Starting at age 10, Abu Farid has spent about half of his lifetime collecting these treasures to be the Arab World's first who possesses this huge archive of tapes, photos, films, movies, movie trailers, folders and brochures.
"All collectibles date back between 1920 through 1980," said Abu Farid who considers that the era of great pioneers is over.
Abu Farid's exhibition currently held at the al-Midan Cultural Center, seems like an invaluable art, music and cinema museum as it contains rare film brochures, dozens of magazines, photos and books on the history of music in Syria, antique recording machines dating back to 1965, video tapes, vintage movie projector from 1930 and the smallest transistor radio in the world, a radio cassette player and the oldest phonograph (also known as the music box)dating back to 1920.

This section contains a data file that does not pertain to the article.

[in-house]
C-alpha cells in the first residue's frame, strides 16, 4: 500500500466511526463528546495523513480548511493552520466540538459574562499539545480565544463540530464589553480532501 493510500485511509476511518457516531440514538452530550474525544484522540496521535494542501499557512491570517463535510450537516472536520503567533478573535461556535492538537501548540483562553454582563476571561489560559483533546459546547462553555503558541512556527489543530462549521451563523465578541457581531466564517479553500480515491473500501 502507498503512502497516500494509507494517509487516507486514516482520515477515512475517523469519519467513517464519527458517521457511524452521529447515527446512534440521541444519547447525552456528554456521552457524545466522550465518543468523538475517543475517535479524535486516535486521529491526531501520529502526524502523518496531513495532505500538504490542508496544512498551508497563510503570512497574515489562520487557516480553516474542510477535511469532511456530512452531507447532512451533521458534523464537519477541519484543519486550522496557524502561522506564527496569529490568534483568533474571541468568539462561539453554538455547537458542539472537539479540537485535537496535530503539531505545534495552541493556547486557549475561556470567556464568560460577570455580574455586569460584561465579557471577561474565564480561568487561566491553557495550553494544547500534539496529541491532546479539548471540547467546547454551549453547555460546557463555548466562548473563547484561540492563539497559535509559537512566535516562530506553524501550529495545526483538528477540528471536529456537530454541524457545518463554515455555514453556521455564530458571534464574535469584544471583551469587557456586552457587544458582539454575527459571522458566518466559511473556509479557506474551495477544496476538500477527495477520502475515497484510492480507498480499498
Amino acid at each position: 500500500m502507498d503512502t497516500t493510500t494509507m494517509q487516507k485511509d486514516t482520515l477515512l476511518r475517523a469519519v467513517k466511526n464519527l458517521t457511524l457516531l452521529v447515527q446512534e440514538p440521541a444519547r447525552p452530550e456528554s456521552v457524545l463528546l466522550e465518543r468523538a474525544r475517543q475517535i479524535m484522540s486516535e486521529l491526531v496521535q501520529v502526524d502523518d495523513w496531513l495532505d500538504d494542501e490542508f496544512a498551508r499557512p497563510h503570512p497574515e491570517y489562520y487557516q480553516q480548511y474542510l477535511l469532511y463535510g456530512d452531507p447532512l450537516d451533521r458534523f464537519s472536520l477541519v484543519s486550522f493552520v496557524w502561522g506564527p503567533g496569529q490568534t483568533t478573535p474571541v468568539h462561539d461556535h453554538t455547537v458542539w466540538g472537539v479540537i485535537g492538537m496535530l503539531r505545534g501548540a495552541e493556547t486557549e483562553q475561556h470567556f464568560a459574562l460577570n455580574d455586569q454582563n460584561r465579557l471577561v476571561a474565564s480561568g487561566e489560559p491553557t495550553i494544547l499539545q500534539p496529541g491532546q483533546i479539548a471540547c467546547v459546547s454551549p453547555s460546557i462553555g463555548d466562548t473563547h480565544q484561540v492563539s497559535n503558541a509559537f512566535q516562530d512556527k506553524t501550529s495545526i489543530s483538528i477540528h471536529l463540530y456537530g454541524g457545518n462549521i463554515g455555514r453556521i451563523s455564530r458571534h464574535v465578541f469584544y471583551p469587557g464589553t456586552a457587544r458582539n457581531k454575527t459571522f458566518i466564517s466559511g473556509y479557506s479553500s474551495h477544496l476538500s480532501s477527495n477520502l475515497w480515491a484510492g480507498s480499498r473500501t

Rare portraits of the late great musician Farid Al-Atrash,a ticket to attend his concert in Damascus dates back to 1972 and al-Atrash's first phonograph disc from 1934 were also showcased.
Abu Farid noted that he owns the largest archive of al-Atrash's works in the world including all his songs and 400 paintings of him, in addition to 100 folders containing the bios of 1000 Syrian, Lebanese and Egyptian singers as well as an alphabetical index of Umm Kulthoum's songs and names of Oud players in her band.
He wished he could establish his own museum to showcase this outstanding ancient heritage, adding that such project requires an area of approximately 1000 m2.
For his part, Head of Culture Directorate in Damascus, Ayman Yasin expressed the Ministry of Culture's support to such initiatives and experiences which aim at drawing attention of next generations to our rich heritage.
R. Raslan/ Ghossoun